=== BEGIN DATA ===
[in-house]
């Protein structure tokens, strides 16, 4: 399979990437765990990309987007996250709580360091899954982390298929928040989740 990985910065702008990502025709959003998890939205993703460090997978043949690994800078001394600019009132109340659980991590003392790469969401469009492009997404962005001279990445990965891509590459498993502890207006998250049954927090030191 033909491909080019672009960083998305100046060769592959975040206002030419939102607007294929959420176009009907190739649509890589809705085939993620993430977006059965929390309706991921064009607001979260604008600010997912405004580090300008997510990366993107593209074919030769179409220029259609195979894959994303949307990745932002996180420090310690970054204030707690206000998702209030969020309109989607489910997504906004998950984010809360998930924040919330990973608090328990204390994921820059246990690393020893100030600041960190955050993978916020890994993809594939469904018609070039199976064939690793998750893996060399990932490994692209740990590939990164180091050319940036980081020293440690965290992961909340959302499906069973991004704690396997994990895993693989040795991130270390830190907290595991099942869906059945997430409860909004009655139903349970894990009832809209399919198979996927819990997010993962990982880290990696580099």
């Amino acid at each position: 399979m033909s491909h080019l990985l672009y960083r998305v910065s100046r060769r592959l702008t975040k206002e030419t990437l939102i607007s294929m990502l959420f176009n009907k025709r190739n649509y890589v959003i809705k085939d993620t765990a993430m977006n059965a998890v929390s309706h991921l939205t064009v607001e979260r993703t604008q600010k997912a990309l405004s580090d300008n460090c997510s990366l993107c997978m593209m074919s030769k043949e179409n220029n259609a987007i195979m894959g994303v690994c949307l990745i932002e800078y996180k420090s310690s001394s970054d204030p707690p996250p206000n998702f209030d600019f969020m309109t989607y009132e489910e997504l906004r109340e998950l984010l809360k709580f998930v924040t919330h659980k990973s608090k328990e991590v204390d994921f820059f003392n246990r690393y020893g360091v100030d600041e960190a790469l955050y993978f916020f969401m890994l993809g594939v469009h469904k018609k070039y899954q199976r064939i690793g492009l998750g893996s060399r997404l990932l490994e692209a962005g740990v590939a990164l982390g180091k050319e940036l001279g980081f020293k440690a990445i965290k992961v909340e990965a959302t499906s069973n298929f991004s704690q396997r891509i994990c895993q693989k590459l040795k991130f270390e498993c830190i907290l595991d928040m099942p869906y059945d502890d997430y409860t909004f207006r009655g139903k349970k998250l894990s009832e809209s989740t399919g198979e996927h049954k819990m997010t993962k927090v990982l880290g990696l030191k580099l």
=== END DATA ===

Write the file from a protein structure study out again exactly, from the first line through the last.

[in-house]
């Protein structure tokens, strides 16, 4: 399979990437765990990309987007996250709580360091899954982390298929928040989740 990985910065702008990502025709959003998890939205993703460090997978043949690994800078001394600019009132109340659980991590003392790469969401469009492009997404962005001279990445990965891509590459498993502890207006998250049954927090030191 033909491909080019672009960083998305100046060769592959975040206002030419939102607007294929959420176009009907190739649509890589809705085939993620993430977006059965929390309706991921064009607001979260604008600010997912405004580090300008997510990366993107593209074919030769179409220029259609195979894959994303949307990745932002996180420090310690970054204030707690206000998702209030969020309109989607489910997504906004998950984010809360998930924040919330990973608090328990204390994921820059246990690393020893100030600041960190955050993978916020890994993809594939469904018609070039199976064939690793998750893996060399990932490994692209740990590939990164180091050319940036980081020293440690965290992961909340959302499906069973991004704690396997994990895993693989040795991130270390830190907290595991099942869906059945997430409860909004009655139903349970894990009832809209399919198979996927819990997010993962990982880290990696580099």
């Amino acid at each position: 399979m033909s491909h080019l990985l672009y960083r998305v910065s100046r060769r592959l702008t975040k206002e030419t990437l939102i607007s294929m990502l959420f176009n009907k025709r190739n649509y890589v959003i809705k085939d993620t765990a993430m977006n059965a998890v929390s309706h991921l939205t064009v607001e979260r993703t604008q600010k997912a990309l405004s580090d300008n460090c997510s990366l993107c997978m593209m074919s030769k043949e179409n220029n259609a987007i195979m894959g994303v690994c949307l990745i932002e800078y996180k420090s310690s001394s970054d204030p707690p996250p206000n998702f209030d600019f969020m309109t989607y009132e489910e997504l906004r109340e998950l984010l809360k709580f998930v924040t919330h659980k990973s608090k328990e991590v204390d994921f820059f003392n246990r690393y020893g360091v100030d600041e960190a790469l955050y993978f916020f969401m890994l993809g594939v469009h469904k018609k070039y899954q199976r064939i690793g492009l998750g893996s060399r997404l990932l490994e692209a962005g740990v590939a990164l982390g180091k050319e940036l001279g980081f020293k440690a990445i965290k992961v909340e990965a959302t499906s069973n298929f991004s704690q396997r891509i994990c895993q693989k590459l040795k991130f270390e498993c830190i907290l595991d928040m099942p869906y059945d502890d997430y409860t909004f207006r009655g139903k349970k998250l894990s009832e809209s989740t399919g198979e996927h049954k819990m997010t993962k927090v990982l880290g990696l030191k580099l």